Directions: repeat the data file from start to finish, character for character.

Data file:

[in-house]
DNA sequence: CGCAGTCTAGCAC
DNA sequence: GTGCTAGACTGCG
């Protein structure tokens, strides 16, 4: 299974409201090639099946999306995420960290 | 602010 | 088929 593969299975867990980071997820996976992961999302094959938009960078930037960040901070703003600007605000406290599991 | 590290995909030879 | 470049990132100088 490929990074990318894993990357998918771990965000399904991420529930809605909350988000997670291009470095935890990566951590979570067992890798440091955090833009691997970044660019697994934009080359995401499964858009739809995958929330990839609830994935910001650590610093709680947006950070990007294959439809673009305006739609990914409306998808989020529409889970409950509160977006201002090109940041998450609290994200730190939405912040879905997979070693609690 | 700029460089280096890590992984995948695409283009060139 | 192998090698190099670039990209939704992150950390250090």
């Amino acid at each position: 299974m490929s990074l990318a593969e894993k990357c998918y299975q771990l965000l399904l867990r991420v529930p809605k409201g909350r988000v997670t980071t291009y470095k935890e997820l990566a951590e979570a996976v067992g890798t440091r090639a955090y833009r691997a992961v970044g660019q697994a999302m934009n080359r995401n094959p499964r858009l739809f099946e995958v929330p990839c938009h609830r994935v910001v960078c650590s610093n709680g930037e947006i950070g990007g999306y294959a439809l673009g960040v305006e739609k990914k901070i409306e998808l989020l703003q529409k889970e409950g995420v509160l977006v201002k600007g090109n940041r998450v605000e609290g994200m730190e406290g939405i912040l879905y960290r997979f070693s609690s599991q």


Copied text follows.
[in-house]
DNA sequence: CGCAGTCTAGCAC
DNA sequence: GTGCTAGACTGCG
């Protein structure tokens, strides 16, 4: 299974409201090639099946999306995420960290 | 602010 | 088929 593969299975867990980071997820996976992961999302094959938009960078930037960040901070703003600007605000406290599991 | 590290995909030879 | 470049990132100088 490929990074990318894993990357998918771990965000399904991420529930809605909350988000997670291009470095935890990566951590979570067992890798440091955090833009691997970044660019697994934009080359995401499964858009739809995958929330990839609830994935910001650590610093709680947006950070990007294959439809673009305006739609990914409306998808989020529409889970409950509160977006201002090109940041998450609290994200730190939405912040879905997979070693609690 | 700029460089280096890590992984995948695409283009060139 | 192998090698190099670039990209939704992150950390250090």
């Amino acid at each position: 299974m490929s990074l990318a593969e894993k990357c998918y299975q771990l965000l399904l867990r991420v529930p809605k409201g909350r988000v997670t980071t291009y470095k935890e997820l990566a951590e979570a996976v067992g890798t440091r090639a955090y833009r691997a992961v970044g660019q697994a999302m934009n080359r995401n094959p499964r858009l739809f099946e995958v929330p990839c938009h609830r994935v910001v960078c650590s610093n709680g930037e947006i950070g990007g999306y294959a439809l673009g960040v305006e739609k990914k901070i409306e998808l989020l703003q529409k889970e409950g995420v509160l977006v201002k600007g090109n940041r998450v605000e609290g994200m730190e406290g939405i912040l879905y960290r997979f070693s609690s599991q």